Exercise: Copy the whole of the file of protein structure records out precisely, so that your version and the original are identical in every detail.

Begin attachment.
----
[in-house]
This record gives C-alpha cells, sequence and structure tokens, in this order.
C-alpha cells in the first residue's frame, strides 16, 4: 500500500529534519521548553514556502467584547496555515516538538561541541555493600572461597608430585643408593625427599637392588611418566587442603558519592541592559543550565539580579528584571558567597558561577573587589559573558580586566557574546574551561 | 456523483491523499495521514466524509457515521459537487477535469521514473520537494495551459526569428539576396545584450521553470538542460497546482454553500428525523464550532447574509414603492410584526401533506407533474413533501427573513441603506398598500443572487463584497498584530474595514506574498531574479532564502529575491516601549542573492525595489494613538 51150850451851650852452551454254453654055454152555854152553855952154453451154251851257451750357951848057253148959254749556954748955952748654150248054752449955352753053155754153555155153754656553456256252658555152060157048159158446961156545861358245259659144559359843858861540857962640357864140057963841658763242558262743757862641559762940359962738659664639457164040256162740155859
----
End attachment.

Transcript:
[in-house]
This record gives C-alpha cells, sequence and structure tokens, in this order.
C-alpha cells in the first residue's frame, strides 16, 4: 500500500529534519521548553514556502467584547496555515516538538561541541555493600572461597608430585643408593625427599637392588611418566587442603558519592541592559543550565539580579528584571558567597558561577573587589559573558580586566557574546574551561 | 456523483491523499495521514466524509457515521459537487477535469521514473520537494495551459526569428539576396545584450521553470538542460497546482454553500428525523464550532447574509414603492410584526401533506407533474413533501427573513441603506398598500443572487463584497498584530474595514506574498531574479532564502529575491516601549542573492525595489494613538 51150850451851650852452551454254453654055454152555854152553855952154453451154251851257451750357951848057253148959254749556954748955952748654150248054752449955352753053155754153555155153754656553456256252658555152060157048159158446961156545861358245259659144559359843858861540857962640357864140057963841658763242558262743757862641559762940359962738659664639457164040256162740155859